Radiofrequency removal of skin lesions or radiowave surgery involves the removal of dermal lesions using radio waves.
Radiofrequency electrosurgery was developed in 1928 and it is the most widely used for fine cutting and coagulation of the skin.
It works at high frequency and low temperature, minimally damaging the surrounding skin.
Scars after Ellman radiosurgery are much more discreet, sometimes even inconspicuous, and the procedure itself is without any doubt less painful compared to the use of thermocautery devices.
What do radio waves remove?
Using radio waves we can remove all benign dermal lesions: moles, keratoses, viral warts, condyloma, papilloma, fibroma, angioma, atheroma up to 5 mm in diameter, spots.
We can also perform skin abrasion on scars or coagulation of small capillaries on face and legs.
Radiofrequency skin lesion removal – Patient Experience
Skin lesions should be removed using local anaesthetic. It can be a cream, if there are a lot of superficial skin lesions such as seborrheic keratosis, flattened warts, condyloma.
If the lesion is placed deeper, local anaesthesia will be applied, same as dentists do.
In this way, moles, papillomas, angiomas, plantar and palmar warts located on any body part, are removed using radiofrequency. The intervention is over in a few minutes, and a superficial scab is formed following the procedure.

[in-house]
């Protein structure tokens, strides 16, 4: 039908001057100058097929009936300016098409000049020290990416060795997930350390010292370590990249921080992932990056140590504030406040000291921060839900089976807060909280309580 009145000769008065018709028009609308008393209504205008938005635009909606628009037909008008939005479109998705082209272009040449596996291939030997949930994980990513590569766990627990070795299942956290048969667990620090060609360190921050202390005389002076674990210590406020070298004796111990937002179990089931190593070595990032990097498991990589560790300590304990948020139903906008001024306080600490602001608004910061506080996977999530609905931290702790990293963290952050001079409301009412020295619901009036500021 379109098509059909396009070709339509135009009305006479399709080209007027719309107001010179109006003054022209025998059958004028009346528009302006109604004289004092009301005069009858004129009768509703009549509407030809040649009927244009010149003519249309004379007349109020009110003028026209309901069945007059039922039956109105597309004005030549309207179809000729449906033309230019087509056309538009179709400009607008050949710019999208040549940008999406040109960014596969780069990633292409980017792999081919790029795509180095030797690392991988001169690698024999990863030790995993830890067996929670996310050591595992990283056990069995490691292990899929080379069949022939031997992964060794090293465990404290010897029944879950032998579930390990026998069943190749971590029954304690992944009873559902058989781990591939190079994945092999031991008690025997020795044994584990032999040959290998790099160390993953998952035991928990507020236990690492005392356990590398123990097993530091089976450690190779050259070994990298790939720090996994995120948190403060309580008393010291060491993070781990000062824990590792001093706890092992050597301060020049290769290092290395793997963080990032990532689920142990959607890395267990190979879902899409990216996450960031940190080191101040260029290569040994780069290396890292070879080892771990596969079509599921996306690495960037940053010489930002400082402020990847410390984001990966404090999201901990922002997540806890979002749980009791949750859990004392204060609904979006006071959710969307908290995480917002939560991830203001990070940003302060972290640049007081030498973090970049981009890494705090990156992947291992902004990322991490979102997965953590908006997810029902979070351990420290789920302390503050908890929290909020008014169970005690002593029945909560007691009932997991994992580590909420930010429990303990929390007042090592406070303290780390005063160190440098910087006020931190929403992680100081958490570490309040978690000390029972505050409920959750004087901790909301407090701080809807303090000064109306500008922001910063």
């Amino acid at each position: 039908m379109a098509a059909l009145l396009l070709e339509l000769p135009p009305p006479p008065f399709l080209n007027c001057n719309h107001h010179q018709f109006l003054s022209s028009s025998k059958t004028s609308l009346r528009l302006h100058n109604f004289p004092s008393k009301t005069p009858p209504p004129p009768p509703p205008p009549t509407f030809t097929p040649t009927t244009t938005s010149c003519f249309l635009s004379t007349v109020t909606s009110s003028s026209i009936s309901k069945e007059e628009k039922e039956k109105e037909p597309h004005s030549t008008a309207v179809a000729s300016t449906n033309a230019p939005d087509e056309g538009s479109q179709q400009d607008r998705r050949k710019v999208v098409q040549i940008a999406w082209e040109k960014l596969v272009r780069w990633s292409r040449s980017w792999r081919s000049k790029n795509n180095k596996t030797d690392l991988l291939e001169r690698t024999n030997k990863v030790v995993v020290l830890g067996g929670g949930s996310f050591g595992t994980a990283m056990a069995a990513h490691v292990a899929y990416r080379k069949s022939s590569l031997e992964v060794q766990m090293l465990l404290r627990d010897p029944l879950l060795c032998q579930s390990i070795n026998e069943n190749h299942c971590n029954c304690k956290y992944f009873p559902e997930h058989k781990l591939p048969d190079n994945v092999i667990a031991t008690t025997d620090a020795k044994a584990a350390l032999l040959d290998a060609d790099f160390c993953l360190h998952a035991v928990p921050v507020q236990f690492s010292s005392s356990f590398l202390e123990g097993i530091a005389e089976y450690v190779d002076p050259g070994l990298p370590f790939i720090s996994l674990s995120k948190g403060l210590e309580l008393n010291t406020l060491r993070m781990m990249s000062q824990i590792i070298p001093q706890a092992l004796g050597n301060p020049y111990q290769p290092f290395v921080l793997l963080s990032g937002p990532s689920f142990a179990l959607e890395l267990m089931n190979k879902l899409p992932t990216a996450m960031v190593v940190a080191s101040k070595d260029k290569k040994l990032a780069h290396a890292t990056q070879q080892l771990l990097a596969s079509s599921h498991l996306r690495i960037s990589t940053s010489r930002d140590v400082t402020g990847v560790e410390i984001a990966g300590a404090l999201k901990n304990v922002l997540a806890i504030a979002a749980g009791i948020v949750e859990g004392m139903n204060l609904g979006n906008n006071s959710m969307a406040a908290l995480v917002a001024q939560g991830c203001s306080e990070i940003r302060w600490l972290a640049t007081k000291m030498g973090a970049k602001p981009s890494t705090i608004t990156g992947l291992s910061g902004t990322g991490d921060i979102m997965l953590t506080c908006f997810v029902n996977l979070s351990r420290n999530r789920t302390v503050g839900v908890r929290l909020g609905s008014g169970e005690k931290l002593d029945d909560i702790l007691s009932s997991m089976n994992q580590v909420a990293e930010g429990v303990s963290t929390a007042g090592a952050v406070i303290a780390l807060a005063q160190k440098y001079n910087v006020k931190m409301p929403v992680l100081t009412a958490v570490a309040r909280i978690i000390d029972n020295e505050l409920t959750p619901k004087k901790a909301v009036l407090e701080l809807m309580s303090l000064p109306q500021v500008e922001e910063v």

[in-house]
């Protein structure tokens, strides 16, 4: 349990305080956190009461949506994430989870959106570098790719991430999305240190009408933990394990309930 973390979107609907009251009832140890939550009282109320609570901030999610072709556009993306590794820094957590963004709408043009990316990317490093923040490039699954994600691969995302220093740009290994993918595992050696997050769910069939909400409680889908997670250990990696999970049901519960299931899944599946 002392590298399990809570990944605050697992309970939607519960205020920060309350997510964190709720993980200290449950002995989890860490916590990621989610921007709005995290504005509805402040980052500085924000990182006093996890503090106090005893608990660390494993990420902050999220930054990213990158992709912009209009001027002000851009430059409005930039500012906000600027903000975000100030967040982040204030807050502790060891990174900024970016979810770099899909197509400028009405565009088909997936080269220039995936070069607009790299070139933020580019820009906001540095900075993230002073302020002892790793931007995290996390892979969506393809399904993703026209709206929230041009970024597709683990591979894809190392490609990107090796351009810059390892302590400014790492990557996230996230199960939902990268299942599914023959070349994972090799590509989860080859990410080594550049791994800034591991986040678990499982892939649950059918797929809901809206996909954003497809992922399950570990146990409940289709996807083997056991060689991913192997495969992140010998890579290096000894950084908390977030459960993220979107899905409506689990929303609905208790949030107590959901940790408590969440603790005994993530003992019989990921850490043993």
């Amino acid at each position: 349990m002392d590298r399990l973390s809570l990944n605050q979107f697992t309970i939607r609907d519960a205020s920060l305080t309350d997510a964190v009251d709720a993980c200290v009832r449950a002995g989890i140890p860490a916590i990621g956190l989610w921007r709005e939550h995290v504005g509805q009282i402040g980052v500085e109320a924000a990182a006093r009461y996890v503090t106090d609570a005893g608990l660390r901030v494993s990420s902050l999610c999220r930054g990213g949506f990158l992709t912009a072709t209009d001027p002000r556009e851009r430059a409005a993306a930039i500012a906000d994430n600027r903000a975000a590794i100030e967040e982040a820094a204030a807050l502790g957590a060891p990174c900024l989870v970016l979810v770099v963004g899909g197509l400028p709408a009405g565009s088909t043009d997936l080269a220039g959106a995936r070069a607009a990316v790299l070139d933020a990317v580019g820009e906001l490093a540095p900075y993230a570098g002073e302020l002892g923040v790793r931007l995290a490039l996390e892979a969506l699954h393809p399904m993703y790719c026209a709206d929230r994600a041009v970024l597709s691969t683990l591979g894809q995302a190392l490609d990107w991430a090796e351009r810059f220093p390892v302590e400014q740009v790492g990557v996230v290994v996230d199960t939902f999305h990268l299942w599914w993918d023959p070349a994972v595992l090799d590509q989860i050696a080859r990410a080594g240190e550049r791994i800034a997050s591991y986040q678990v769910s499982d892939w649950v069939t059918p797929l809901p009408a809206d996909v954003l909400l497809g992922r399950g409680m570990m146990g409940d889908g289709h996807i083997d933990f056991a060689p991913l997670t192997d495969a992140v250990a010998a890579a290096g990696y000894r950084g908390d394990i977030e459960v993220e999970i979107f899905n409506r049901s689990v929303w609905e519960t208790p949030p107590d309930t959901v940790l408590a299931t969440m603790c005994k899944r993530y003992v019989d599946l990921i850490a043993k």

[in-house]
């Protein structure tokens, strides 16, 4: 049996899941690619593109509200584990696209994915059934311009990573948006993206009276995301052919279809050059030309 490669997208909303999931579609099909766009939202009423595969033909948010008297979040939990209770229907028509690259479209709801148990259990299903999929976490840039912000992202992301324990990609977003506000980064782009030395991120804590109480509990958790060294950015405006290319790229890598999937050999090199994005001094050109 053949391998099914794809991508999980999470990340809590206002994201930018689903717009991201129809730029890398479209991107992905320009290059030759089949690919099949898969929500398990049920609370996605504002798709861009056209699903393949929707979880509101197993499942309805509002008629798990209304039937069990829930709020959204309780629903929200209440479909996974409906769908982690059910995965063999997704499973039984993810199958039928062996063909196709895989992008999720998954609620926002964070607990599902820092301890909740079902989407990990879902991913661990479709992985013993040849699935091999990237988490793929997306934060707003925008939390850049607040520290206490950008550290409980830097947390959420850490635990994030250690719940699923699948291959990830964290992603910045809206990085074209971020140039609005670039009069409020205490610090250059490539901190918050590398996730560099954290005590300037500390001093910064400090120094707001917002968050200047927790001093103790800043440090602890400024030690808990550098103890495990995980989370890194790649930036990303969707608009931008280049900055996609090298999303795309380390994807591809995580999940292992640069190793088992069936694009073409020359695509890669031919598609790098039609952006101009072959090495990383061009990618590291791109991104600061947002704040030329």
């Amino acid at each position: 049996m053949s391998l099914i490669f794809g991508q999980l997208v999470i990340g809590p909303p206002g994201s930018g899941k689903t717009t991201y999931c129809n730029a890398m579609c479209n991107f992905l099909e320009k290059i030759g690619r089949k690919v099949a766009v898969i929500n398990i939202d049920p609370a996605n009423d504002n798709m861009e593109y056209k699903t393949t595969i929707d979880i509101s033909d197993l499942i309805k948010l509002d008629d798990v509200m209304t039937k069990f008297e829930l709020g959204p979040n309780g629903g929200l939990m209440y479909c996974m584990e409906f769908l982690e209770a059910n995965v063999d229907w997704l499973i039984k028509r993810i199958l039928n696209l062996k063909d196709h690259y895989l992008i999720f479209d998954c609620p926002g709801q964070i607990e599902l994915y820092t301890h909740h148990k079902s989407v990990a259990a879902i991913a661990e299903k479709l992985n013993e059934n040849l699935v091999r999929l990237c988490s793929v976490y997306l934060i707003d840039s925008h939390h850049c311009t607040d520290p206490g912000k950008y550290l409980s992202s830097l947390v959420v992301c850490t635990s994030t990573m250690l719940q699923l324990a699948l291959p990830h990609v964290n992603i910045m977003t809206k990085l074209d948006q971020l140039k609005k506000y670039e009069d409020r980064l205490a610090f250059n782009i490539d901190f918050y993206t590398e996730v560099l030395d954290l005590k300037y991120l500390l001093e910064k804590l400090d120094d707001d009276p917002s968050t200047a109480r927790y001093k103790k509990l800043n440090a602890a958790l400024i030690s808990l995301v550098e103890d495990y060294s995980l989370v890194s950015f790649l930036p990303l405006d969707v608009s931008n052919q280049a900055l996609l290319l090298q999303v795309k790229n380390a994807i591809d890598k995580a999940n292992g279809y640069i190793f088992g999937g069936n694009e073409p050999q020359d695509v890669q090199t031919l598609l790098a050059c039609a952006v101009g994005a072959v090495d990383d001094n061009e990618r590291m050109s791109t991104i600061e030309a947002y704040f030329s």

A suture is needed after a radiofrequency treatment. The scab falls off within 3 or 14 days depending on the size and depth of the lesion.
A whitish spot or no trace may remain on the skin.
Redness after the intervention can last up to a month, and during that time the skin should not be exposed to the sun.
Are there any situations when radiofrequency removal should not be used?
Radiofrequency removal of dermal lesions is not indicated for the growths larger than 8 mm in diameter.
The scar after this intervention is usually not aesthetically acceptable.
If the skin lesion has some elements that would suggest the development of a malignant condition, it needs to be removed surgically.
In that way, the intervention can encompass wider and deeper area.
Is it possible to send a lesion sample to pathohistological analysis after it has been removed using radiofrequency?
The pathologist cannot examine the cells exposed to the high temperature of the radio waves, but he can analyse the remaining of the sample.
That’s another reason why suspicious moles should not be removed using radio waves.
It is possible to perform a shave biopsy using a knife, and to perform only coagulation with radio waves.
What is the difference between radiofrequency removal and laser removal?
The main difference between the two is that radiofrequency removal is a more precise procedure than the one using laser.
Both devices use tissue evaporation, but radio waves cut more precisely, and there is less evaporation of the skin than with laser, so the recovery period from radio wave intervention is shorter than when a laser is used.
Exceptions are dark spot treatments where Q-switch laser has a great advantage over radio waves or ablative CO2 laser.